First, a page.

stevenrothbergWhen you visit it's kind of hard to leave, especially if you are a Recruiter and interested in recent college graduates and interns. The content is dynamic, encyclopedic and well archived. I first connected with Steven Rothberg, President and Founder of the company, through Facebook. My work locally with colleges and universities in workforce development really sparked my interest in the site and in Steven's work.

Career paths can be amazing journeys and I wanted to know how a law school graduate ends up with the dream of having the the premier information source for college students, grads and recent graduates who are seeking employment, continuing education and business opportunities. He graciously agreed to an interview..

SR: I was a law clerk for a year with a trial court and had been hired for an appellate court clerkship the second year but I decided to accelerate my plans by going into business a lot sooner than five to seven years after graduation. I had figured that I'd practice law for the experience and then either start my own business or join someone else's but I didn't like what the practice of law was doing to some of my friends and I was a lot more excited about the world of business than the world of law so I let the appellate court judge know that I wasn't going to show up, he hired a replacement, and I started my business part-time while I was completing my trial court clerkship.

I wondered what type of internship experience he had in college and what he thought of it looking back.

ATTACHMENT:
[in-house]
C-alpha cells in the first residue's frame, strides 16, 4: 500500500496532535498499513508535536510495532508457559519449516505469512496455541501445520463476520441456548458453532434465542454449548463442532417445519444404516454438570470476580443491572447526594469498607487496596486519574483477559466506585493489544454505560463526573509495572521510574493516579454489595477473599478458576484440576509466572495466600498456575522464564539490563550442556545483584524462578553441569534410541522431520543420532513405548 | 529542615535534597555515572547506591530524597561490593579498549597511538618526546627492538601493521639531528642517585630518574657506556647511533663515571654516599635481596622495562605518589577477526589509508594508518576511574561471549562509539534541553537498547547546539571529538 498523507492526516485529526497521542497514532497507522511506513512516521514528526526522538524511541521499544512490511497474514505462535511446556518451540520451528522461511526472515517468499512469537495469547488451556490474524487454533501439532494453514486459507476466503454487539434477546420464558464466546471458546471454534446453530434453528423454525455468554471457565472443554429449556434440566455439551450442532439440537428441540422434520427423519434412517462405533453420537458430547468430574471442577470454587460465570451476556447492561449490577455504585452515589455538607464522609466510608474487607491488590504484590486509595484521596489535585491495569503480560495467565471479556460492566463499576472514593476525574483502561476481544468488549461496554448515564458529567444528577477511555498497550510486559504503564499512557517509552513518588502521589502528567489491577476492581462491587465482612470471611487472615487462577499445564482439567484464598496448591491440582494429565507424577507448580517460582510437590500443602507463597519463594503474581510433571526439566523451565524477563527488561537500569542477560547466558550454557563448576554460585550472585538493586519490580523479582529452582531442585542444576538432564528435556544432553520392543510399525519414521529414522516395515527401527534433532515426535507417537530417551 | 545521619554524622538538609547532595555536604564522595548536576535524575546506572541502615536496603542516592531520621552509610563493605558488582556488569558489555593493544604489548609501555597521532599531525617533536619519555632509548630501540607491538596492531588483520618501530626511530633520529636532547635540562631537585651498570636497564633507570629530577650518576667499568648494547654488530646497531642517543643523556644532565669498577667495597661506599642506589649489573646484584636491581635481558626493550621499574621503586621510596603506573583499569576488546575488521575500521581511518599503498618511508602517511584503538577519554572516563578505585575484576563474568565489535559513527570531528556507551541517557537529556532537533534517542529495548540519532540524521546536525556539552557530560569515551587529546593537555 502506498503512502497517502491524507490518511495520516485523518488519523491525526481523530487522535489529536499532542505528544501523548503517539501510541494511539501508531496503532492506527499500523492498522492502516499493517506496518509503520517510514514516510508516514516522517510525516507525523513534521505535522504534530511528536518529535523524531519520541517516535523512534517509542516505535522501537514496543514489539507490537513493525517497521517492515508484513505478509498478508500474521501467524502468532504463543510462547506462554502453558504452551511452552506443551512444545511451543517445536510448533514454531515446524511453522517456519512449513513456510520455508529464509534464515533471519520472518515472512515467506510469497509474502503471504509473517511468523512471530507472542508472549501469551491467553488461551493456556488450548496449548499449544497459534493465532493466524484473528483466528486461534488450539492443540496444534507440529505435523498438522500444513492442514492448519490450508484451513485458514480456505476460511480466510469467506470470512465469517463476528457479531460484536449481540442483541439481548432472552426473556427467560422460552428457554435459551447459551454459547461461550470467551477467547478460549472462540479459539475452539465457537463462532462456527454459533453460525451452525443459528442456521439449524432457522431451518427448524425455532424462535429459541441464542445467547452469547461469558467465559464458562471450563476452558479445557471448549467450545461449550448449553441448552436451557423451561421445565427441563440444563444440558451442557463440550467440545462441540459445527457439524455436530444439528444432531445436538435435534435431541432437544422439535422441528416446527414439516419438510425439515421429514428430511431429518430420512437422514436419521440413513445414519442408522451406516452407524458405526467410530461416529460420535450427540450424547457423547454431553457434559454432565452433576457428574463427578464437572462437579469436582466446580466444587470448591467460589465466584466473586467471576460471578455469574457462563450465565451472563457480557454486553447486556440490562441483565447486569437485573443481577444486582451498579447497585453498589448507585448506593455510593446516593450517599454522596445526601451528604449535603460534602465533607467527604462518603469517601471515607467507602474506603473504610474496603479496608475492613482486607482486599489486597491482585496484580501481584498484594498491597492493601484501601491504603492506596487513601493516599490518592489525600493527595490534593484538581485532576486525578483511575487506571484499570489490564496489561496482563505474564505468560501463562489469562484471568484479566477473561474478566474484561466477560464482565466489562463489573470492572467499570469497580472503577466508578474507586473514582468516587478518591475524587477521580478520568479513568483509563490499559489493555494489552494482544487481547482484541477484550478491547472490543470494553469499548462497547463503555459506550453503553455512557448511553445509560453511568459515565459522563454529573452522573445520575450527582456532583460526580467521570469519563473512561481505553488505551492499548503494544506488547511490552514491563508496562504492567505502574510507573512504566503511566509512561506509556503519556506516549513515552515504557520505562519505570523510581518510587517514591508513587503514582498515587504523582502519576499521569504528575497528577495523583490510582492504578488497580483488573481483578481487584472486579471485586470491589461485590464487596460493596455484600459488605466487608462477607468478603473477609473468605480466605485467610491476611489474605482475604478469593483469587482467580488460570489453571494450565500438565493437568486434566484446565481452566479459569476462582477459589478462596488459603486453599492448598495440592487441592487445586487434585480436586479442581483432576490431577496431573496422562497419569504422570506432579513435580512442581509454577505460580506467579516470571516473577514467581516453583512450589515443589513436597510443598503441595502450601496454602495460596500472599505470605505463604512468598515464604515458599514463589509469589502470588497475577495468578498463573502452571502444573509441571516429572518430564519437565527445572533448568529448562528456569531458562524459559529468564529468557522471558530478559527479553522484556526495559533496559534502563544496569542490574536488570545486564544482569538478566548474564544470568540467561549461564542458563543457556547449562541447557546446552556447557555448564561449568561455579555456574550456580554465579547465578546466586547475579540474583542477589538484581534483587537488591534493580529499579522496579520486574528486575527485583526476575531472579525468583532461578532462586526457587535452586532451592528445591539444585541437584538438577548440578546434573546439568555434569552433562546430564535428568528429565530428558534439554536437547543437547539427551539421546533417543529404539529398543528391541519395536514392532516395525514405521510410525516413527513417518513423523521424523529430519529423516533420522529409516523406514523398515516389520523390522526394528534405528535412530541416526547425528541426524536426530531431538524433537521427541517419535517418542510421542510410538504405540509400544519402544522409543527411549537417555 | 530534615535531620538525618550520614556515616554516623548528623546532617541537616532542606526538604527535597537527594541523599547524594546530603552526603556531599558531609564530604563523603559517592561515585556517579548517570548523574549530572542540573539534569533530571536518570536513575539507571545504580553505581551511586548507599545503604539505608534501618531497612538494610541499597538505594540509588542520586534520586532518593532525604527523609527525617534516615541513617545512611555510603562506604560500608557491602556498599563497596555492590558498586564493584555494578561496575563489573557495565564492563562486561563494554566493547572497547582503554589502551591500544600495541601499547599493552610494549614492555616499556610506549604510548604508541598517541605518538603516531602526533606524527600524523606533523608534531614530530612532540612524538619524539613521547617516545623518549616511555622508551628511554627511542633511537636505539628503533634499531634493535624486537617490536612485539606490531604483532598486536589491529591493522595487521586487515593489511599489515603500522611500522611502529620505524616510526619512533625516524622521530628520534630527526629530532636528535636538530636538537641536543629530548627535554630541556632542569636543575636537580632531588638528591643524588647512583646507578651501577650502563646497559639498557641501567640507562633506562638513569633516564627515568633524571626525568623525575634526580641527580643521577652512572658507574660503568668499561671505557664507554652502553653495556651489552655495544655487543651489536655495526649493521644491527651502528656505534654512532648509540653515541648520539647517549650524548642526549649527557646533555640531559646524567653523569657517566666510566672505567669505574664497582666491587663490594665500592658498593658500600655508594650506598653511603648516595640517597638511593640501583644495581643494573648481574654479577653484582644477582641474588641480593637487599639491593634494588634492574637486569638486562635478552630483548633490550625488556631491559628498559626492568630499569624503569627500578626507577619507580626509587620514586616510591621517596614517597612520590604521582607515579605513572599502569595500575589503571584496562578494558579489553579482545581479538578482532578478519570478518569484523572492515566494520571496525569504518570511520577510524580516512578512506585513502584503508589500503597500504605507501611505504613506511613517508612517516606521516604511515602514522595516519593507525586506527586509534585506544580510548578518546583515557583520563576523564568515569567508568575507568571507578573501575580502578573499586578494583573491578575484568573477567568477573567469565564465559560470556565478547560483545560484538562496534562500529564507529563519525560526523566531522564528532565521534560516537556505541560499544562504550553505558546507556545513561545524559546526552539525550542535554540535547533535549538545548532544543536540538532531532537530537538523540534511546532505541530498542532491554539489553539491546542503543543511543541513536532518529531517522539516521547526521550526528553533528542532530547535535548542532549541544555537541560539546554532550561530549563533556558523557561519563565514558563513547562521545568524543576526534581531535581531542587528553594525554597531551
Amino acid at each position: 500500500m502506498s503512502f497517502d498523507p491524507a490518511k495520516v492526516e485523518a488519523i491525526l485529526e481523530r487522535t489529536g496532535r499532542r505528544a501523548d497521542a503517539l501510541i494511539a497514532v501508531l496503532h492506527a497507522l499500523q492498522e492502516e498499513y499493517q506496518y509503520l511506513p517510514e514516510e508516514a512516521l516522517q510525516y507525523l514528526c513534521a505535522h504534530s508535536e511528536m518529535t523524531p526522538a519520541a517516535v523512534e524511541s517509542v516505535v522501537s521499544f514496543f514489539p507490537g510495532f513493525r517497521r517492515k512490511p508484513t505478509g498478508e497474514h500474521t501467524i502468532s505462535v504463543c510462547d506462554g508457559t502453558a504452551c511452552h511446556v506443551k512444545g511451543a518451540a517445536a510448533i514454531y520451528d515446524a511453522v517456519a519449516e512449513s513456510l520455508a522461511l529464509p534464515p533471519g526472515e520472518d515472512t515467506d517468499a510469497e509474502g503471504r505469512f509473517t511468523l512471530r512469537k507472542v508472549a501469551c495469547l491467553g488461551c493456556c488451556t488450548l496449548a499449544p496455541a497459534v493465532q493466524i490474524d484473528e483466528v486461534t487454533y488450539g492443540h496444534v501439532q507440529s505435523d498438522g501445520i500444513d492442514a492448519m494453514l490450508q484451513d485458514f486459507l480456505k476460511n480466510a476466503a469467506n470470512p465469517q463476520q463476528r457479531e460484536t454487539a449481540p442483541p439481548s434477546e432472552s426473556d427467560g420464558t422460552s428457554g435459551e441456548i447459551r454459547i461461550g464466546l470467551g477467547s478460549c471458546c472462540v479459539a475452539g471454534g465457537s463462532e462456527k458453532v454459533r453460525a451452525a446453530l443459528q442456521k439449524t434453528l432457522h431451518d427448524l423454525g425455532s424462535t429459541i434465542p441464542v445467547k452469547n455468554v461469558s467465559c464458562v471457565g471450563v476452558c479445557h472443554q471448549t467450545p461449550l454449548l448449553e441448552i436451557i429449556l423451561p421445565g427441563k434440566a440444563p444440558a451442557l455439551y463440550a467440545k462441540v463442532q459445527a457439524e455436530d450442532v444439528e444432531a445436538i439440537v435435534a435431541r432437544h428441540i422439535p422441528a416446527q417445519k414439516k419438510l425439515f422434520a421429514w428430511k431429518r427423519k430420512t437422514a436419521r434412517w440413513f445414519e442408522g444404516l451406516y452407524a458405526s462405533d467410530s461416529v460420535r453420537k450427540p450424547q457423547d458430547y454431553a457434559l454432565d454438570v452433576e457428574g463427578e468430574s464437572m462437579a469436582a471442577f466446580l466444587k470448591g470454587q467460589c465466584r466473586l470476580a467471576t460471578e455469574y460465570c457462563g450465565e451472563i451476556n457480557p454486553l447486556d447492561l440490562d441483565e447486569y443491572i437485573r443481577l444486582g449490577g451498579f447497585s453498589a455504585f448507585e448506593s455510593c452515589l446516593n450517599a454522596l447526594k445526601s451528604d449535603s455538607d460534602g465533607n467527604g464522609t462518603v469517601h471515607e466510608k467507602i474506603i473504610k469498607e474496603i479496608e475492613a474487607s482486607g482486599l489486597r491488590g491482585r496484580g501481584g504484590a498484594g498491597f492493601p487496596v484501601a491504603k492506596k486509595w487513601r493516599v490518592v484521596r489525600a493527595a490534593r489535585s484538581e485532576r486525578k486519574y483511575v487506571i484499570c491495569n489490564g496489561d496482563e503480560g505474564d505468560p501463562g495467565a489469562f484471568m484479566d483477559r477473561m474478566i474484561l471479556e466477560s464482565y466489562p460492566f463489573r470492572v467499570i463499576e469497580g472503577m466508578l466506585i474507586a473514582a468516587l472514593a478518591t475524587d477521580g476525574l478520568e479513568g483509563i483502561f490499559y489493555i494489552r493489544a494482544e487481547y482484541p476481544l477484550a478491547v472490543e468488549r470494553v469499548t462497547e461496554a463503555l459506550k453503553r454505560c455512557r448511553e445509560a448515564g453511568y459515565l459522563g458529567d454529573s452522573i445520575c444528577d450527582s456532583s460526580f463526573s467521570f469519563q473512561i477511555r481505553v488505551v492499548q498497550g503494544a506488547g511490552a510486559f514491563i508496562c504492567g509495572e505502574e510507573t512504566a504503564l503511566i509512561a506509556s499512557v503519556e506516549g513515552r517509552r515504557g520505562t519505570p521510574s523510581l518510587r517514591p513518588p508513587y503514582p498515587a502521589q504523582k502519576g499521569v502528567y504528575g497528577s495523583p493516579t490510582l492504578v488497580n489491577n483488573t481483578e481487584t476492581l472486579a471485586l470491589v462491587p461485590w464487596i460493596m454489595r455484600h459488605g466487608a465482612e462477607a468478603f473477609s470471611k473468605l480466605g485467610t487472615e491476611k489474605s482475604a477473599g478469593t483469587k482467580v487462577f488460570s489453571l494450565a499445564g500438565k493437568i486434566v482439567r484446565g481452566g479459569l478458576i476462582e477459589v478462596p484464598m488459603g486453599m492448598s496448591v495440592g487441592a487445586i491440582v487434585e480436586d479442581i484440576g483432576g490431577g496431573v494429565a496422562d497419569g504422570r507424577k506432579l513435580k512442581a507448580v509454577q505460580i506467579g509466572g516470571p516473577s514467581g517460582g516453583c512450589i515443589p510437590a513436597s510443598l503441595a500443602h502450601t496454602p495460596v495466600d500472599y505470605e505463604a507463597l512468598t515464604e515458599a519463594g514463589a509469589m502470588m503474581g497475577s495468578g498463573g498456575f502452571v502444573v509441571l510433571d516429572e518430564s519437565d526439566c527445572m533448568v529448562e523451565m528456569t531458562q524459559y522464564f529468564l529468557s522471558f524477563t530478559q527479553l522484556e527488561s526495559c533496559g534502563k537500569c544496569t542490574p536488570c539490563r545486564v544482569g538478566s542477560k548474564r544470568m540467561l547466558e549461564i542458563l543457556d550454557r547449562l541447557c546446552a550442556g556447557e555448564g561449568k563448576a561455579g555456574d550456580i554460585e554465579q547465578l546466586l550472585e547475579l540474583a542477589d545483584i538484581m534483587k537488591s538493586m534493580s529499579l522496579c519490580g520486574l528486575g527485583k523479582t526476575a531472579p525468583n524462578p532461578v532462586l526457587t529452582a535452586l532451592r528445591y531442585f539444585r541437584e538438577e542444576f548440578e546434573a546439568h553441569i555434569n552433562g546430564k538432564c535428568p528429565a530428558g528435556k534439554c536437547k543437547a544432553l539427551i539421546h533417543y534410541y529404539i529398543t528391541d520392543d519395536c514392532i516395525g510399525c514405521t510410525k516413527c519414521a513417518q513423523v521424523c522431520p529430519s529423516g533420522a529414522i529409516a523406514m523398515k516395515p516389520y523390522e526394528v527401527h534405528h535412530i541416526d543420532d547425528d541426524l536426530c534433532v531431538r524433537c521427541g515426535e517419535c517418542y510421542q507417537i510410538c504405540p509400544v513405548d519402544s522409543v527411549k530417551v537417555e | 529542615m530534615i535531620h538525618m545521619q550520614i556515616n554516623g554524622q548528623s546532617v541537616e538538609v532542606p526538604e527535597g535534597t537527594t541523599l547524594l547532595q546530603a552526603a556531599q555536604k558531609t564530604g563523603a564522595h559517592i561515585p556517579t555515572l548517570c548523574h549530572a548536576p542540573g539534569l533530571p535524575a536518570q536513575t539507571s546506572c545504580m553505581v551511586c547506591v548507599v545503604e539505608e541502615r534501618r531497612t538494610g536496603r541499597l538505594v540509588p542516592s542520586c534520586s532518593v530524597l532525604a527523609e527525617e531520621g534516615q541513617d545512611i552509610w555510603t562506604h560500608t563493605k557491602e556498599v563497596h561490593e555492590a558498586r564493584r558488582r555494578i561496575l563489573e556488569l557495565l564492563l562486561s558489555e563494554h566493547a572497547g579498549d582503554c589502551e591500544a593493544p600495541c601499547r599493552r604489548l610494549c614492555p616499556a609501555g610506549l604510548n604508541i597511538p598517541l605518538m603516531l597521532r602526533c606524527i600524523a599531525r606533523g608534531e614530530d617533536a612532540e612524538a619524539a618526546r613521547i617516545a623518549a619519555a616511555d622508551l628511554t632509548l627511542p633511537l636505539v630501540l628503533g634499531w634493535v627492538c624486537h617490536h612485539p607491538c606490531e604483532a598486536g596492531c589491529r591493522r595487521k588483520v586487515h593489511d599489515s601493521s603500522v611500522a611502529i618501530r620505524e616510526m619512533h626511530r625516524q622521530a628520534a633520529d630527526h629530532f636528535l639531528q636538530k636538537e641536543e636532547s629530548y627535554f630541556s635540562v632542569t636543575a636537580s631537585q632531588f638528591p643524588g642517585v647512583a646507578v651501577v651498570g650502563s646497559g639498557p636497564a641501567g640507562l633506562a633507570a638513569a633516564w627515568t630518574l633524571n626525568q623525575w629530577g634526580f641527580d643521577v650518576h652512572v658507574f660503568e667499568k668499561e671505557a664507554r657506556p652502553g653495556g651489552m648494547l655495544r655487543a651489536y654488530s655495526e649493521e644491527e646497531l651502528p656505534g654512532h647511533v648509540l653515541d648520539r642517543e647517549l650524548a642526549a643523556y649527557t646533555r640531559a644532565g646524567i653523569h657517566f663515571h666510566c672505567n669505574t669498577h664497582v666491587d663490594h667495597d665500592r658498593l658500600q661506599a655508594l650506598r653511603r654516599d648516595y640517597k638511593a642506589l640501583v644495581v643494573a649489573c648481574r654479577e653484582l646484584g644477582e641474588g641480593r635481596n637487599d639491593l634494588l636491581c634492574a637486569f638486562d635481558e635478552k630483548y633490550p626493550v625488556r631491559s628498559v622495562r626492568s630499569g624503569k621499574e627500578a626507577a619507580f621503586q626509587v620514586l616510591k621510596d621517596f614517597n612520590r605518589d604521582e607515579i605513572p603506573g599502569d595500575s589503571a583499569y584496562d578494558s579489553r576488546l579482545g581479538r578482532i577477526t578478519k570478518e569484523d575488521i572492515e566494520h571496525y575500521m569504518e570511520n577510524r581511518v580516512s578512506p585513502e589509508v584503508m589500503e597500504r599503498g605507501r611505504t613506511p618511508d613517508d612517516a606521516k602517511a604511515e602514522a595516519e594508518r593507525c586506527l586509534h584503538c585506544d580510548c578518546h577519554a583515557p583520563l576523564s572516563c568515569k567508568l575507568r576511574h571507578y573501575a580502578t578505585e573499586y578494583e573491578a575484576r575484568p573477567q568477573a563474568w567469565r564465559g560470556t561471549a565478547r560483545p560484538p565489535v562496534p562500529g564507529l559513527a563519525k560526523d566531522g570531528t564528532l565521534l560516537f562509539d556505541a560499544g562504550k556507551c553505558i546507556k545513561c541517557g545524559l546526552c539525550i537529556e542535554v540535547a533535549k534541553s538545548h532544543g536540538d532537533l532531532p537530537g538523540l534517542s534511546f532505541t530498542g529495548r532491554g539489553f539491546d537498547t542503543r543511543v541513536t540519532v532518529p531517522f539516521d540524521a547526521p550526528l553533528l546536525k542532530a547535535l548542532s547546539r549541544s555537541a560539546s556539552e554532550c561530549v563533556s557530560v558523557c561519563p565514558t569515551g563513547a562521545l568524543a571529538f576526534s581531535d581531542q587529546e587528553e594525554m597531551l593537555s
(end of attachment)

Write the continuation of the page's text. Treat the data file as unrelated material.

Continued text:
SR: I had a number of career-related positions but virtually no one had "internships." It just wasn't a term that was used that much back in the 1980's. One of the best jobs that I had was after my sophomore year when I spent four months working as a highly paid temp in London. It was my job to help a national retailer that had virtually no computers figure out how to computerize its management compensation review system. They wanted to formalize the process to make it more fair and figured that it was the logical time to computerize that portion of their business so I created a Lotus 1-2-3 database with loads of easy-to-use macros so their secretaries could keep it up-to-date and I trained them on how to do that.

Working so closely with institutions of higher education that are concerned about placement for their students, I asked Steven his thoughts on how the average career services office on campus meets the needs of students seeking meaningful internships.

SR: Unfortunately, the average career services office does not come close to meeting the needs of the vast majority of its students because the vast majority of students never give the office a chance. Nationwide, only about 15 percent of students even step foot into their career service office and I've heard estimates that fewer than five percent actually find internships or jobs upon graduation through their career service office. The problem is much more with the students than the offices as the offices tend to be staffed with dedicated, well trained, and professional people but they're fighting a losing battle in trying to lead that horse to water and make it drink.